born 26th July 1805, Ayr, Scotland, UK
died 8th May 1883, 2 Melville Crescent, Edinburgh, UK
buried Dean Cemetery, Dean Path, Edinburgh, UK
Written by Eleanor Knowles, edited by Jane Joyce
in association with Professor Roland Paxton
Scottish railway engineer John Miller built more railways in Scotland in the course of his working life than any other engineer, and he still managed to retire at the age of 45. His career flourished in the second quarter of the 19th century — the years of the 'Railway Age' and 'Railway Mania'.
By the end of 1843, Miller had engineered 40% of Scotland's 442km of track. In November 1845 he submitted proposals to Parliament for a further 2,400km, and by 1866 a significant proportion of Scotland's 3,610km of railway had been designed by him, including most of the main lines to 1850. He recognised the importance of rail for commerce, stating that "a manufacturing population go[es] about much more than an agricultural population ...".
Perhaps Miller's greatest achievement was the 72km Edinburgh & Glasgow Railway
of 1842. Planning and surveying began when he was only 20 and already working with his mentor and future partner, Thomas Grainger. He became the project's engineer in 1838, responsible for the line and its many bridges, three tunnels and seven viaducts, including the spectacular Almond Valley Viaduct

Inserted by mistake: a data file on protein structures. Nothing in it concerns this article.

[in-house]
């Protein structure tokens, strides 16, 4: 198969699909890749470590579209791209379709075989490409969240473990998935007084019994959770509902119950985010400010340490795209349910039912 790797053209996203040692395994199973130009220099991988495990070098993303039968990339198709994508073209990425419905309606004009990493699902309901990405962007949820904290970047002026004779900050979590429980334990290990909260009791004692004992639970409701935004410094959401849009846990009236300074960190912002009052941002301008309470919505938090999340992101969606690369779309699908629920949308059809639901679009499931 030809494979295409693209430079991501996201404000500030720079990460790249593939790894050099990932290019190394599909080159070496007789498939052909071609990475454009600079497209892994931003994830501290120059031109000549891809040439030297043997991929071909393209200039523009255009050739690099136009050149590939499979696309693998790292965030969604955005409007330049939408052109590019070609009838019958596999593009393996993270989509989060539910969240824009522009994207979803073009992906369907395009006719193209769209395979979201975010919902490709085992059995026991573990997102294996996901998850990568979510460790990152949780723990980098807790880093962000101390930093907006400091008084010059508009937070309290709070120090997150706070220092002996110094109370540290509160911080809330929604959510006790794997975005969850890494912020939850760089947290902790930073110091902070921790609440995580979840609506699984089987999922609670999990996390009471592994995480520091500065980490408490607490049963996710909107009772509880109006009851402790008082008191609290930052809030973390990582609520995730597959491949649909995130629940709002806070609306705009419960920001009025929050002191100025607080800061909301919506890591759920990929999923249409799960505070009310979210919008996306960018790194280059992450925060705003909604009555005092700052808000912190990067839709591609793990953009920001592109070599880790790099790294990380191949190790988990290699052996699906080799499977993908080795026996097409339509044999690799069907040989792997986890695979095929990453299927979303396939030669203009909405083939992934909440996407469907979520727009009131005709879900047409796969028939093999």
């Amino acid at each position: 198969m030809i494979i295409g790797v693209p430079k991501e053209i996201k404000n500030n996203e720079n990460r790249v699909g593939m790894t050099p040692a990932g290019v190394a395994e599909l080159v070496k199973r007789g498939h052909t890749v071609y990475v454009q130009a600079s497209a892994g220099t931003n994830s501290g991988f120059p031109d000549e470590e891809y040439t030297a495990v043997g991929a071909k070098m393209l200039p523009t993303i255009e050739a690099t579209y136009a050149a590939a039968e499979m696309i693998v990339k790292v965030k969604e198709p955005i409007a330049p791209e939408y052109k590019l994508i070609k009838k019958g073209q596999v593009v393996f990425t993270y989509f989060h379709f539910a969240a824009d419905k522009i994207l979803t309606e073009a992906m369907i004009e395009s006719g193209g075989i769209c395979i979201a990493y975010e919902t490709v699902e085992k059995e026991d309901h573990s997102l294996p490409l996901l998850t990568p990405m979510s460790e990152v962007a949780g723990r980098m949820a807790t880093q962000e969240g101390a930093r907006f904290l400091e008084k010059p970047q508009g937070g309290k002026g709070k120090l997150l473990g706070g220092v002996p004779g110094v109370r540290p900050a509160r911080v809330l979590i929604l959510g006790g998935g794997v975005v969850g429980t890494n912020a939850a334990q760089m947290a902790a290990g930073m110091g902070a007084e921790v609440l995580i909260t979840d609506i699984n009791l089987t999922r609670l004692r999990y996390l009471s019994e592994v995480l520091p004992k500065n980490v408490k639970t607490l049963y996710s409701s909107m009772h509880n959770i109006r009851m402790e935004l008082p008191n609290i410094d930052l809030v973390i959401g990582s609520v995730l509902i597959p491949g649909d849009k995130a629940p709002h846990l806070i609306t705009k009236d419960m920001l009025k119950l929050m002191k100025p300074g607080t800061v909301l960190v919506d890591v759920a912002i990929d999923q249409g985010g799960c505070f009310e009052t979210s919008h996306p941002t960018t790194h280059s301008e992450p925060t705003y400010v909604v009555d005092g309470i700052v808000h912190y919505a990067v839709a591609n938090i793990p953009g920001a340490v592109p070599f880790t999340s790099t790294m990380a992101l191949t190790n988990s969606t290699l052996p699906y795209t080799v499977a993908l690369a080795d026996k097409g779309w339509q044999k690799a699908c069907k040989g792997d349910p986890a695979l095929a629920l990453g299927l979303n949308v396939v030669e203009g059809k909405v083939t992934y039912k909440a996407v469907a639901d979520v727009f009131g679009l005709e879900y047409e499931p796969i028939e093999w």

He knew railway pioneers George (1781-1848) and son Robert Stephenson
(1803-59), and admired and respected their work. He followed their lead in trying to minimise gradients along the maximum length of rail tracks. Miller built well-engineered lines and beautiful masonry structures that have stood the test of time.
Miller was a self-made man with a lifelong interest in continuing education and self-improvement. He wasn't shy about offering his opinion. However, he doted on his family and worked diligently to secure their prosperity. He invested in the railways he worked on, often becoming a shareholder — a shrewd move that helped him amass a fortune. He then spent more than three decades in busy retirement, devoting much of his time and money to the Free Church of Scotland, as well as serving as a Member of Parliament for Edinburgh.
main reference BDCE1
portrait of John Miller
courtesy Roland Paxton